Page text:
Manifestations of Taoism
In its most remote era, Taoism created the ideal of a sage, adviser to the sovereign, whose ultimate virtue was to be unnoticed. In later centuries, it became a popular religion with countless gods, in which the supreme question was to achieve immortality.
The oldest Taoism
In the time before the consolidation of Confucianism (2nd century BC), Taoism was interested in public life and the art of governing. He created an ideal of a sage very different from the Confucian sage, since the Taoist lives in hiding, away from power and fame. It stands out for its ability to advise and advise the sovereign. Its maximum virtue is wu wei, “not to act”, not to be noticed.
Another fundamental concept in older Taoism is the relativity of opposites; there are no criteria that allow the good to be generally discerned from the bad. These are relative concepts, since they end up summarizing in coincidence, which is the Tao. The masculine and the feminine are not radically different, neither is life and death; there is a way to overcome contradictions on a human scale and that is the ultimate purpose of wisdom.
Taoism is also a non-intellectual option that stands out for its simplicity and naturalness, facing social norms and even the government. Man must seek submission to his own nature, to follow this path is not to act (wu wei), to adapt to the tao. Hence the importance of meditation in order to achieve this union with Tao, which puts into practice several techniques. The oldest Taoism has no systematic pretension, it does not seem to have needed a complex theology or cosmology, it seems like an intuitive way that is poorly expressed through language.
Taoism after the official consolidation of Confucianism
With the consolidation of Confucianism as a state religion, Taoist thinkers lost interest in government practice; on the other hand, they focused on improving techniques to achieve longevity and immortality. The Buddhist impact led, from the 8th century onwards, to the development of a Taoist monastery.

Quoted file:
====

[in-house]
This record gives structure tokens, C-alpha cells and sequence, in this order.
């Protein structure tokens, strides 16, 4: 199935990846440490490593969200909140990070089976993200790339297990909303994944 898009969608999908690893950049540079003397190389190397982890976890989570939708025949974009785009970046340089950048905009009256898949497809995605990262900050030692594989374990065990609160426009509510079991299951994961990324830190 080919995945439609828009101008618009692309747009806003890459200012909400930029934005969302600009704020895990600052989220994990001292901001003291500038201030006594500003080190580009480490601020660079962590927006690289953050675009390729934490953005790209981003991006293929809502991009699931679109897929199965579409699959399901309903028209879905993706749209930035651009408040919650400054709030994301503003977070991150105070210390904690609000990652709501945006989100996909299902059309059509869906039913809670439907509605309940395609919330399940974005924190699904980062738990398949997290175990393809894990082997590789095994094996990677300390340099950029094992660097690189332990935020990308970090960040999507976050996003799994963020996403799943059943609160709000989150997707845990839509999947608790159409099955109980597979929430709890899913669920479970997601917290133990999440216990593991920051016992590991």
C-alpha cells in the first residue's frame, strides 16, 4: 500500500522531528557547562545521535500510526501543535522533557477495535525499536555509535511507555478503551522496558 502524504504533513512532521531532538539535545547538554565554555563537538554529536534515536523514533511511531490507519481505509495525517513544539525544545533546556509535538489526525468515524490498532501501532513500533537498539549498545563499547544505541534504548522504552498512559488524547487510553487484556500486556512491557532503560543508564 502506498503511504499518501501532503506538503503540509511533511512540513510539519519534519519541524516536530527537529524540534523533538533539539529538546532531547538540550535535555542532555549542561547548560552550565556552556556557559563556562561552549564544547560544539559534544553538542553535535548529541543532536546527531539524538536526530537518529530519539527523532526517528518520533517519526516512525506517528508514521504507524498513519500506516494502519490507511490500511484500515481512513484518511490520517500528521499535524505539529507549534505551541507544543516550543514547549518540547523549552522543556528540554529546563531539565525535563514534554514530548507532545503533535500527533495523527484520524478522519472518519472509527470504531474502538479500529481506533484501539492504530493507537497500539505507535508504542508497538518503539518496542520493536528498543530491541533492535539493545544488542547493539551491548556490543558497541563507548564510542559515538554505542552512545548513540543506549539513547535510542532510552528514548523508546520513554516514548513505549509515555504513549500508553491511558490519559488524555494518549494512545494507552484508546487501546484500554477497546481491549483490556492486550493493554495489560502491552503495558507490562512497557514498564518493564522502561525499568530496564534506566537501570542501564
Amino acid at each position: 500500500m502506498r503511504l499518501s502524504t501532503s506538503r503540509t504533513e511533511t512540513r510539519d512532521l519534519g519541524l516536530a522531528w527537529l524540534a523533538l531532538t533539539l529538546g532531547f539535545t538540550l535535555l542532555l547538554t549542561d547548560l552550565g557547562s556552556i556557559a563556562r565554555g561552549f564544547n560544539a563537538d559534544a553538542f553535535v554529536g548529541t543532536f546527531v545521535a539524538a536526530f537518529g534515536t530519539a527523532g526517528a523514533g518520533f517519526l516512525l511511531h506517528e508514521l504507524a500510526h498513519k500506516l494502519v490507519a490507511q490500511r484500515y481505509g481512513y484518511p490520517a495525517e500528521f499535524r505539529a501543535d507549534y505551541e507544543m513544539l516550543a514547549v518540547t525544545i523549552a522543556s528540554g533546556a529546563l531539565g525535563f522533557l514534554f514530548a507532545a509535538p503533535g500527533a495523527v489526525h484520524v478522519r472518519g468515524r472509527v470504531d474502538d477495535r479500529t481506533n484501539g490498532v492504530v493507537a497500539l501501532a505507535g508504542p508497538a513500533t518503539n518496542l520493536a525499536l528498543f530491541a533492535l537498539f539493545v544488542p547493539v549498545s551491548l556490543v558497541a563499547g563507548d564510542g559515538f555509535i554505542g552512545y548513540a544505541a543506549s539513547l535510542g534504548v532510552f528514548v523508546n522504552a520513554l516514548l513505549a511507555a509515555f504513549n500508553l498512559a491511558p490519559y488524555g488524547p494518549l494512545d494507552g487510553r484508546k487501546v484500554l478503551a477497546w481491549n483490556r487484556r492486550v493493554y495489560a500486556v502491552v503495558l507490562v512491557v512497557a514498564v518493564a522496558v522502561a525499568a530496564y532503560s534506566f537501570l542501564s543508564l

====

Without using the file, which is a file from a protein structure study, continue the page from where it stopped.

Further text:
Taoism diversified its message, magic rites, the making of talismans (fu), medical recipes, geomancy techniques, moral advice, multiplied. It becomes a popular religion, alien to the circles of scholars and thinkers.
Theology, more and more complex, is populated by gods and immortal beings who can communicate the secrets to reach the wisdom that overcomes death, as well as recipes for making talismans and magical objects. In this way, immortal communicators of secrets return to the interior of the Taoist adept instead of swarming through the outside world, and mystical physiology is a way to overcome death.
Death and immortality in Taoism
For certain Taoist schools, the human body is a microcosm in which the whole universe is reflected and incorporated. The key to achieving immortality is to nurture the vital principle: Yang-Hsing. For that, it is necessary to feed life, Yang-Sheng, and spirit, Yang-Shen.
According to Taoism, the body is a receptacle in which there are multiple spirits, whose dispersion must be prevented by different techniques, since its deterioration brings old age and death. Only the body offers unity to all principles and, consequently, death can only be overcome by maintaining identity, that is, maintaining the body.
Taoism is the only one of the great religions that promises the durability of the physical body, not the soul. This physical immortality means the confusion between the beyond and the world: the beyond is at the limits of the world or in the middle of the world, but it is not visible to everyone.
To achieve immortality, several techniques were combined:
- Tao-yin: gymnastic exercises to stimulate the correct circulation of chi (qi) through the body.
- T’ai-ish: embryonic breathing, consists of breathing techniques, such as retaining the breath a thousand times.
- Pi-ku: feeding techniques, consists of abstaining from cereals, meat and alcohol and consuming especially wild products, such as herbs, berries or fruits.
- Fu-lu: use and manufacture of talismans, a technique related to magic.
- Wai-tan:external cinnabar, technique of external alchemy that consisted of ingesting purified cinnabar – mercury sulfate.
- Nei-tan: cinnabar interior, technique of internal alchemy that consisted of creating in the body of the adept the flower of gold through the union of the yin principle with the yang principle.
- Fan-chung: art of the alcove, techniques of sexual union aimed at obtaining immortality.